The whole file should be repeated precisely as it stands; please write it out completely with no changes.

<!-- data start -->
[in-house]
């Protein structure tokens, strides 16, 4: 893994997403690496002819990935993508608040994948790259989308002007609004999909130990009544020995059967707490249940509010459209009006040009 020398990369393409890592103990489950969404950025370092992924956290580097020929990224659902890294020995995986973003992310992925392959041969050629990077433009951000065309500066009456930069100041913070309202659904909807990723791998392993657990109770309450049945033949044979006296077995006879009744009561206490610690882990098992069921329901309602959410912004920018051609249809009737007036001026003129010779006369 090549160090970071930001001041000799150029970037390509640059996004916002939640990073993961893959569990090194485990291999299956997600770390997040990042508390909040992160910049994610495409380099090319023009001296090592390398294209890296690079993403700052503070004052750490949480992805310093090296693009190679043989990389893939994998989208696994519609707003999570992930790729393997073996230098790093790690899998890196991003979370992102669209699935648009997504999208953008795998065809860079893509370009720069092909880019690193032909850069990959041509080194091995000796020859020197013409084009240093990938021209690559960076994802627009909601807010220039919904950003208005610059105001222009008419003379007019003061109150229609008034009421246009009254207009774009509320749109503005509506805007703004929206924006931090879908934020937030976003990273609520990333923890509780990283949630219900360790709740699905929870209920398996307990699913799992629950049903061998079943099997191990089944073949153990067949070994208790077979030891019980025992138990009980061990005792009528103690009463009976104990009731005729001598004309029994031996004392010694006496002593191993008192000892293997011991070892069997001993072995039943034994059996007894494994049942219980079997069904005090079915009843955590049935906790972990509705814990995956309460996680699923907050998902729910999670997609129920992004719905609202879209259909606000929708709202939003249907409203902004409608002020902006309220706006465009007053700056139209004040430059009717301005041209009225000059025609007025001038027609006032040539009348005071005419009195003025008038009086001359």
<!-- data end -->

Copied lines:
[in-house]
């Protein structure tokens, strides 16, 4: 893994997403690496002819990935993508608040994948790259989308002007609004999909130990009544020995059967707490249940509010459209009006040009 020398990369393409890592103990489950969404950025370092992924956290580097020929990224659902890294020995995986973003992310992925392959041969050629990077433009951000065309500066009456930069100041913070309202659904909807990723791998392993657990109770309450049945033949044979006296077995006879009744009561206490610690882990098992069921329901309602959410912004920018051609249809009737007036001026003129010779006369 090549160090970071930001001041000799150029970037390509640059996004916002939640990073993961893959569990090194485990291999299956997600770390997040990042508390909040992160910049994610495409380099090319023009001296090592390398294209890296690079993403700052503070004052750490949480992805310093090296693009190679043989990389893939994998989208696994519609707003999570992930790729393997073996230098790093790690899998890196991003979370992102669209699935648009997504999208953008795998065809860079893509370009720069092909880019690193032909850069990959041509080194091995000796020859020197013409084009240093990938021209690559960076994802627009909601807010220039919904950003208005610059105001222009008419003379007019003061109150229609008034009421246009009254207009774009509320749109503005509506805007703004929206924006931090879908934020937030976003990273609520990333923890509780990283949630219900360790709740699905929870209920398996307990699913799992629950049903061998079943099997191990089944073949153990067949070994208790077979030891019980025992138990009980061990005792009528103690009463009976104990009731005729001598004309029994031996004392010694006496002593191993008192000892293997011991070892069997001993072995039943034994059996007894494994049942219980079997069904005090079915009843955590049935906790972990509705814990995956309460996680699923907050998902729910999670997609129920992004719905609202879209259909606000929708709202939003249907409203902004409608002020902006309220706006465009007053700056139209004040430059009717301005041209009225000059025609007025001038027609006032040539009348005071005419009195003025008038009086001359």